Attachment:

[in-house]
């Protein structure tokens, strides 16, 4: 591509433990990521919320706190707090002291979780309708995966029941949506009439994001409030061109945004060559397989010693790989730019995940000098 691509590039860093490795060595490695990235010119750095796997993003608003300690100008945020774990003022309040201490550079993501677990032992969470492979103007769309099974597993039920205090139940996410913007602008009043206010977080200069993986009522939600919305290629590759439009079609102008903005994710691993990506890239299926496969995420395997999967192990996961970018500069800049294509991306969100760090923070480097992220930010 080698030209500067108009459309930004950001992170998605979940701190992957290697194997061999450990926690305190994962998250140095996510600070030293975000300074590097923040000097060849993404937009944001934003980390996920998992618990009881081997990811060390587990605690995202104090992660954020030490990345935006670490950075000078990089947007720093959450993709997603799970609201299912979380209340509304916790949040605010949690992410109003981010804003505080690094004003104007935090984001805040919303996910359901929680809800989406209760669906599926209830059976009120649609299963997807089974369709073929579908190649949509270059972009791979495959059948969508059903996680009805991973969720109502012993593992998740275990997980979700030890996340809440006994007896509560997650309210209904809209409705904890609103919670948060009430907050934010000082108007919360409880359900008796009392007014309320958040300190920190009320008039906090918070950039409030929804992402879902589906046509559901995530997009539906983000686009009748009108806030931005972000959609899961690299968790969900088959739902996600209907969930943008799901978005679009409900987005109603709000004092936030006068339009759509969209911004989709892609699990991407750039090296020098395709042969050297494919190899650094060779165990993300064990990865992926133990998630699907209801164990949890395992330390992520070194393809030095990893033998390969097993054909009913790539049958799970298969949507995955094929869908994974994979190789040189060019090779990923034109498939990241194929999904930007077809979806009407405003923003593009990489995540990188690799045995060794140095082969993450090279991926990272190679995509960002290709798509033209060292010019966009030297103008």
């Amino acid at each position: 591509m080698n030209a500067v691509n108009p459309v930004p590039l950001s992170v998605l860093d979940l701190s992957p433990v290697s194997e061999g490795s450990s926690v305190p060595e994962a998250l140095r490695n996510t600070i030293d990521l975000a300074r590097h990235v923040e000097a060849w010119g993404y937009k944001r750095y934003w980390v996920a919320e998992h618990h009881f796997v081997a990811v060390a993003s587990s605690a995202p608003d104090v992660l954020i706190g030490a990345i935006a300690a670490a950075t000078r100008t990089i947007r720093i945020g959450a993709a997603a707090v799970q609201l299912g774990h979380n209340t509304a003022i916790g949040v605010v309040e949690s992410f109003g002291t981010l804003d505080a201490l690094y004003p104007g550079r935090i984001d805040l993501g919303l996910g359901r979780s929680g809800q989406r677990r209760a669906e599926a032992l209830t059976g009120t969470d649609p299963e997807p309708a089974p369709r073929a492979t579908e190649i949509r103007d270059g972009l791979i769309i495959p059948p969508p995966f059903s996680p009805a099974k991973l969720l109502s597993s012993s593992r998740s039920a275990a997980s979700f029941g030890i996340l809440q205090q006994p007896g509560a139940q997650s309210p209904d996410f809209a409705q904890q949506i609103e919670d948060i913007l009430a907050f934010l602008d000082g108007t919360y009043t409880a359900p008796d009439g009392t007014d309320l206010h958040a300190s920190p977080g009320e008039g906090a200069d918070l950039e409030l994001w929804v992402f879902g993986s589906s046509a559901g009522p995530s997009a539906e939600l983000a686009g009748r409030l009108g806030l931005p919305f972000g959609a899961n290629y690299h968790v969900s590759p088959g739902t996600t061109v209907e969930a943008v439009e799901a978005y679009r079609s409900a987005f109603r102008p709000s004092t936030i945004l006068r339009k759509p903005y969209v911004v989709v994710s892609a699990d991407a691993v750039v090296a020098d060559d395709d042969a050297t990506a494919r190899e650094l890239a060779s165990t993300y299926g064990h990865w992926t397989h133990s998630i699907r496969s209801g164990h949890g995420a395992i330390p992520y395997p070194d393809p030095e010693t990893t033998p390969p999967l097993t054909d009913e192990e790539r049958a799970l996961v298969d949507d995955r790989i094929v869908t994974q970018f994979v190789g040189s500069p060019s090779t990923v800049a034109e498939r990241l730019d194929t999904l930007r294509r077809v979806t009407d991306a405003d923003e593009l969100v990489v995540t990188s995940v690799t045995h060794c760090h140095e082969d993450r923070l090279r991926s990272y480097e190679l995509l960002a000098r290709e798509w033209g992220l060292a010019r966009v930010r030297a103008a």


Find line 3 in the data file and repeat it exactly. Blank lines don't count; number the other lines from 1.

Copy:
């Amino acid at each position: 591509m080698n030209a500067v691509n108009p459309v930004p590039l950001s992170v998605l860093d979940l701190s992957p433990v290697s194997e061999g490795s450990s926690v305190p060595e994962a998250l140095r490695n996510t600070i030293d990521l975000a300074r590097h990235v923040e000097a060849w010119g993404y937009k944001r750095y934003w980390v996920a919320e998992h618990h009881f796997v081997a990811v060390a993003s587990s605690a995202p608003d104090v992660l954020i706190g030490a990345i935006a300690a670490a950075t000078r100008t990089i947007r720093i945020g959450a993709a997603a707090v799970q609201l299912g774990h979380n209340t509304a003022i916790g949040v605010v309040e949690s992410f109003g002291t981010l804003d505080a201490l690094y004003p104007g550079r935090i984001d805040l993501g919303l996910g359901r979780s929680g809800q989406r677990r209760a669906e599926a032992l209830t059976g009120t969470d649609p299963e997807p309708a089974p369709r073929a492979t579908e190649i949509r103007d270059g972009l791979i769309i495959p059948p969508p995966f059903s996680p009805a099974k991973l969720l109502s597993s012993s593992r998740s039920a275990a997980s979700f029941g030890i996340l809440q205090q006994p007896g509560a139940q997650s309210p209904d996410f809209a409705q904890q949506i609103e919670d948060i913007l009430a907050f934010l602008d000082g108007t919360y009043t409880a359900p008796d009439g009392t007014d309320l206010h958040a300190s920190p977080g009320e008039g906090a200069d918070l950039e409030l994001w929804v992402f879902g993986s589906s046509a559901g009522p995530s997009a539906e939600l983000a686009g009748r409030l009108g806030l931005p919305f972000g959609a899961n290629y690299h968790v969900s590759p088959g739902t996600t061109v209907e969930a943008v439009e799901a978005y679009r079609s409900a987005f109603r102008p709000s004092t936030i945004l006068r339009k759509p903005y969209v911004v989709v994710s892609a699990d991407a691993v750039v090296a020098d060559d395709d042969a050297t990506a494919r190899e650094l890239a060779s165990t993300y299926g064990h990865w992926t397989h133990s998630i699907r496969s209801g164990h949890g995420a395992i330390p992520y395997p070194d393809p030095e010693t990893t033998p390969p999967l097993t054909d009913e192990e790539r049958a799970l996961v298969d949507d995955r790989i094929v869908t994974q970018f994979v190789g040189s500069p060019s090779t990923v800049a034109e498939r990241l730019d194929t999904l930007r294509r077809v979806t009407d991306a405003d923003e593009l969100v990489v995540t990188s995940v690799t045995h060794c760090h140095e082969d993450r923070l090279r991926s990272y480097e190679l995509l960002a000098r290709e798509w033209g992220l060292a010019r966009v930010r030297a103008a």